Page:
Here is a classic example of his work - a view of the grounds at Leighton Hall, titled and dated, as always, with the time and place of its creation. With vivid colour and intense pattern Berg offers us not merely a depiction of the landscape but a powerful evocation of nature as an actual, physical experience.
Design for Christmas Card, Tate Gallery 1992
oil, 12in x l0in.
CRAIGIE AITCHISON (b 1926)
Educ: Slade School of Art 1952-54
Elected ARA 1978
Elected RA 1988
Works in Tate Gallery, Arts Council Collection and other public collections
This one simple image might be said to embody all the essential elements of Aitchison's art. With translucent colour in a subtle pastel palette, the artist depicts his leitmotif of the bird, having it perch on "Adam's tree" from which, according to tradition, the wood came to make the cross on which Christ died. Beneath lies the figure of the infant Christ with, beside him another of the artist's trademarks - an inquisitive Bedlington terrier. As the annunciatory star twinkles above, the Christ child is blessed by a beam of divine light. A unique figure among contemporary artists in his continued devotion to such traditional Christian iconography, Aitchison consistently transcends the literal and manages to communicate the spiritual essence of his subject.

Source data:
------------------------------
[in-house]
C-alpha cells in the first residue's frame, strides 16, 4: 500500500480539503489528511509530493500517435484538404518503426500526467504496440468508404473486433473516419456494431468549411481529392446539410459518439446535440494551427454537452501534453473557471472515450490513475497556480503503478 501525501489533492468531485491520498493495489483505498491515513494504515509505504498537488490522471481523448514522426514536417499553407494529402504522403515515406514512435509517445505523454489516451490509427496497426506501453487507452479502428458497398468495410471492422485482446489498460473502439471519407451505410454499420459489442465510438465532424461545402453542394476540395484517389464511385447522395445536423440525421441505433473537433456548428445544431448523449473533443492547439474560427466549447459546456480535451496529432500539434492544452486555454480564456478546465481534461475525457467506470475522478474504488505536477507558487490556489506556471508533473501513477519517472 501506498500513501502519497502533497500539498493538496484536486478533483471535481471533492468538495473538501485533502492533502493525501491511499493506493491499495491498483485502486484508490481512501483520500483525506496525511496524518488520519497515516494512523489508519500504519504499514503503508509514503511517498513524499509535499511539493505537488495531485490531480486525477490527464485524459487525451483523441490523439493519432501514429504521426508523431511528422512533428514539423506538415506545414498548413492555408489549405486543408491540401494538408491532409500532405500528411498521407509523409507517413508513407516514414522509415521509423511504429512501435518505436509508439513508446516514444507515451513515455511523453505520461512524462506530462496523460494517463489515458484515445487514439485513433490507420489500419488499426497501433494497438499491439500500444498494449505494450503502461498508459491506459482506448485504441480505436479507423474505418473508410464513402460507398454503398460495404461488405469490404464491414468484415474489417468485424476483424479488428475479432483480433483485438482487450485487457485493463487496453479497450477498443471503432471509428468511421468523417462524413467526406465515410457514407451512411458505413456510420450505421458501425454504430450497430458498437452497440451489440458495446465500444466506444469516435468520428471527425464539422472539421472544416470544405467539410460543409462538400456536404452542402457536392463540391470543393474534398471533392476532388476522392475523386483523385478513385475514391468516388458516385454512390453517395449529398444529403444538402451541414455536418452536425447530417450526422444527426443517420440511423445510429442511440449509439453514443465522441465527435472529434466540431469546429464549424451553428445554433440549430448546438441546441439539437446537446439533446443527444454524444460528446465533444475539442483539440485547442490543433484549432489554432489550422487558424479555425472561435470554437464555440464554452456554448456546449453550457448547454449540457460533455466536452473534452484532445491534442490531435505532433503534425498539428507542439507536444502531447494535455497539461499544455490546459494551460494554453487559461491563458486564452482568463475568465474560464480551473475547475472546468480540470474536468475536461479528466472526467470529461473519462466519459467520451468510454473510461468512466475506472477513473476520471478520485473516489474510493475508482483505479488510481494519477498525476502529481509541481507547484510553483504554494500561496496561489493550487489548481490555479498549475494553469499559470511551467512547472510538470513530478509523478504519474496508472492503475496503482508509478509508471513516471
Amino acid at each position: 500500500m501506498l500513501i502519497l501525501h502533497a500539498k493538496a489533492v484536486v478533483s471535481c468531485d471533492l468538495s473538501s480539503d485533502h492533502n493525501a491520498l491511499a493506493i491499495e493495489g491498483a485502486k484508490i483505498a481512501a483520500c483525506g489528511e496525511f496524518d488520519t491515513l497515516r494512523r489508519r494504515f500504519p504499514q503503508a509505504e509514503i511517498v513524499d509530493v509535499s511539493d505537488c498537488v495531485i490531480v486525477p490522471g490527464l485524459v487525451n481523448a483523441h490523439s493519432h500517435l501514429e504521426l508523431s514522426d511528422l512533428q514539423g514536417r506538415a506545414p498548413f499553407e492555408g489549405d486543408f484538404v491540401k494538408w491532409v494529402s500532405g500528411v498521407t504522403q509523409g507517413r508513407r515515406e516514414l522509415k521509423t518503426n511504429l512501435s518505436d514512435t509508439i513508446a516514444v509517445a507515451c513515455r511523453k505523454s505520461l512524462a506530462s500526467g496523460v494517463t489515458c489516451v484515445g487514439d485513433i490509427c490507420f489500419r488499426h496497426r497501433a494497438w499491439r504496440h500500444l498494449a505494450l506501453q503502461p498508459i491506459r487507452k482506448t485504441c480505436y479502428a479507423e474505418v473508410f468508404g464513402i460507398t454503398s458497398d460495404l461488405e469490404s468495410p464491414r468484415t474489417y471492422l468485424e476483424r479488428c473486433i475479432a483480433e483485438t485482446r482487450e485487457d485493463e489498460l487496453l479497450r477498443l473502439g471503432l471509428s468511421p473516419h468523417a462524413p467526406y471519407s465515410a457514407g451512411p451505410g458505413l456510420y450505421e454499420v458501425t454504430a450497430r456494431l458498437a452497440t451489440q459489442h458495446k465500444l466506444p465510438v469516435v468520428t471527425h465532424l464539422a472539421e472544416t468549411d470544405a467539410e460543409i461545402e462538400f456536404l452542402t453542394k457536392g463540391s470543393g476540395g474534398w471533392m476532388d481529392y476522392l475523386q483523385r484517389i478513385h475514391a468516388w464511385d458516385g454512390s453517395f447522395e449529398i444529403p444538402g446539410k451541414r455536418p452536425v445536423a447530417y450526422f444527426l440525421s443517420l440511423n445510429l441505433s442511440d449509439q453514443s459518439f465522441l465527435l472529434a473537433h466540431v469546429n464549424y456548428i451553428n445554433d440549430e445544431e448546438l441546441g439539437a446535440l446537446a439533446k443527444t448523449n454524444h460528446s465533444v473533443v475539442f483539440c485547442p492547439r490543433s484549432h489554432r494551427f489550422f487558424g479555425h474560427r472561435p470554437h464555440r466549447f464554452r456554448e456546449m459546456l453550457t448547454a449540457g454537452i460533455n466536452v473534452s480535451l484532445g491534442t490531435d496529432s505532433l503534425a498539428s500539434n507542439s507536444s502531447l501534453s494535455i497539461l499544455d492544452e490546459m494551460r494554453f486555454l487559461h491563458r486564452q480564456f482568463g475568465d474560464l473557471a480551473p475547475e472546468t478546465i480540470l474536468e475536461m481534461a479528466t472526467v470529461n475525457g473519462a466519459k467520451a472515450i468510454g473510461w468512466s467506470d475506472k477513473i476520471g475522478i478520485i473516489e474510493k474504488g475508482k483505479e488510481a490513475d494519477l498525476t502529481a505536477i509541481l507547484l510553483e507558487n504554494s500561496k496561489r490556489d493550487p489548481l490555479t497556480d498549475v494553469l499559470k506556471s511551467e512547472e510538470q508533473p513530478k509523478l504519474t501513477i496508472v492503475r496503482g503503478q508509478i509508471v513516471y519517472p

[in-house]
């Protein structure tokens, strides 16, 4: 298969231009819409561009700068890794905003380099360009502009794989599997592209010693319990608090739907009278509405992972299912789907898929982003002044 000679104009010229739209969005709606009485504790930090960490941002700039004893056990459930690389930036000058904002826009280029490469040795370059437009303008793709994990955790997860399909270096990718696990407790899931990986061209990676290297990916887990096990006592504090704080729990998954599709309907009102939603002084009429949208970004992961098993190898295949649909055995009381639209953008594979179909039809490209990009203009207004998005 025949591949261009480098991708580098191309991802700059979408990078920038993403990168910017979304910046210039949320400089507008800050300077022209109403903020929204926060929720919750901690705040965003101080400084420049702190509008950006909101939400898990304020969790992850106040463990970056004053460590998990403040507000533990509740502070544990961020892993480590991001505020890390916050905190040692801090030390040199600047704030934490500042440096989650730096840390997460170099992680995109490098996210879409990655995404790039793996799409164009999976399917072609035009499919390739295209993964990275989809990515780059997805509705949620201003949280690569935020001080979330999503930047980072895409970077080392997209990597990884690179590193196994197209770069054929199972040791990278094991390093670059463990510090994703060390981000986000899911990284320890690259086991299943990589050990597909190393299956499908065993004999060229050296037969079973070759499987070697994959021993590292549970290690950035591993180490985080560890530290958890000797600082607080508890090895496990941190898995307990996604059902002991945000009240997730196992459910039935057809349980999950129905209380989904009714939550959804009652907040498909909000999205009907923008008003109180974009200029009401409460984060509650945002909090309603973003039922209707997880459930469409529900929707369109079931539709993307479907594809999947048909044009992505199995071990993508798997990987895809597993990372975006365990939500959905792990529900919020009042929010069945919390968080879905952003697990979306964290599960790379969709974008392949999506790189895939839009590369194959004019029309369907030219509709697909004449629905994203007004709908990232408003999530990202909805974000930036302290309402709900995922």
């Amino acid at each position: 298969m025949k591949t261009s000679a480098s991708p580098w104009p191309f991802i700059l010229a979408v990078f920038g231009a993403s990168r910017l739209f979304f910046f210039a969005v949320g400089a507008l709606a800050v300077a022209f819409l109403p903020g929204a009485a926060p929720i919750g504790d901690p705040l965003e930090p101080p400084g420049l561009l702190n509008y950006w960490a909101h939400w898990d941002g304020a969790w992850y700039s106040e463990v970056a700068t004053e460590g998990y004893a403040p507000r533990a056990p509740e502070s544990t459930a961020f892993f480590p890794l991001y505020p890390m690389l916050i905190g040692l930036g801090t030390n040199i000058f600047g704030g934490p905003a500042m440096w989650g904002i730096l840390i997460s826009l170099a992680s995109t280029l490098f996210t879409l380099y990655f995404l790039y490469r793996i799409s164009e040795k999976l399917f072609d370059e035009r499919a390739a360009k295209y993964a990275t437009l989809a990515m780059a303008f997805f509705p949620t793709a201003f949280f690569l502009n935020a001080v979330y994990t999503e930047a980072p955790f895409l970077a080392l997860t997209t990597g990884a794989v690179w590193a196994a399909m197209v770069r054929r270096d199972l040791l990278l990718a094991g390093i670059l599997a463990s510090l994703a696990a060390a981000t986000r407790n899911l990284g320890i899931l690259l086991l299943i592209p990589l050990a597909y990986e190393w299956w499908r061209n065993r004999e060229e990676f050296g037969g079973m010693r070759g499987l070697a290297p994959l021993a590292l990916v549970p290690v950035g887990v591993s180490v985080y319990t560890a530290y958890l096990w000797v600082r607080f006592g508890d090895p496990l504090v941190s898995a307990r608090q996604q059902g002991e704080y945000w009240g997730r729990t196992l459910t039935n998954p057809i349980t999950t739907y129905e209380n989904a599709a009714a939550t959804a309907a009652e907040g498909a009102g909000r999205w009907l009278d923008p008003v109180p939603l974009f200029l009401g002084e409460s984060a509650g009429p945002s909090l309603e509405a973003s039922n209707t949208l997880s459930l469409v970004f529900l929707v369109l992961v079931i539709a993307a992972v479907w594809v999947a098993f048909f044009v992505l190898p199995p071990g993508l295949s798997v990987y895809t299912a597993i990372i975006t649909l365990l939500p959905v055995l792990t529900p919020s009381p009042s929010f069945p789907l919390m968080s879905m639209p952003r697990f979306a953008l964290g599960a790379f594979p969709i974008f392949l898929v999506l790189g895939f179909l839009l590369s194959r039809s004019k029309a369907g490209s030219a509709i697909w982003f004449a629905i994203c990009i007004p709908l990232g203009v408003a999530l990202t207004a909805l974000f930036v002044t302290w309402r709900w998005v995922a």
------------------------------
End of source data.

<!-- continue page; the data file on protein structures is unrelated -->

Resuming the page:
JOHN BELLANY (b 1942)
Educ: Edinburgh College of Art 1960-5
Elected RA 1986
Awarded CBE 1994
Works in the Tate Gallery, Scottish National Gallery of Modern Art and other public collections
Bellany paints in the Expressionist tradition, with a particular admiration for Dix and Beckmann. This is a typical example of his recent work, less tortured than the New Realism with which he made his name in the sixties, and firmly in the Scottish narrative tradition. His portrait of Mary Swanston is, characteristically, set against the backdrop of a Scottish East coast fishing village. To emphasise the feeling of unease engendered by her cat-like stare, the artist introduces the figure of the suspender-clad girl peering around the wall, suggesting perhaps that there is something to hide and declaring the basic truth that, ultimately, all portraits are masks.Reuse content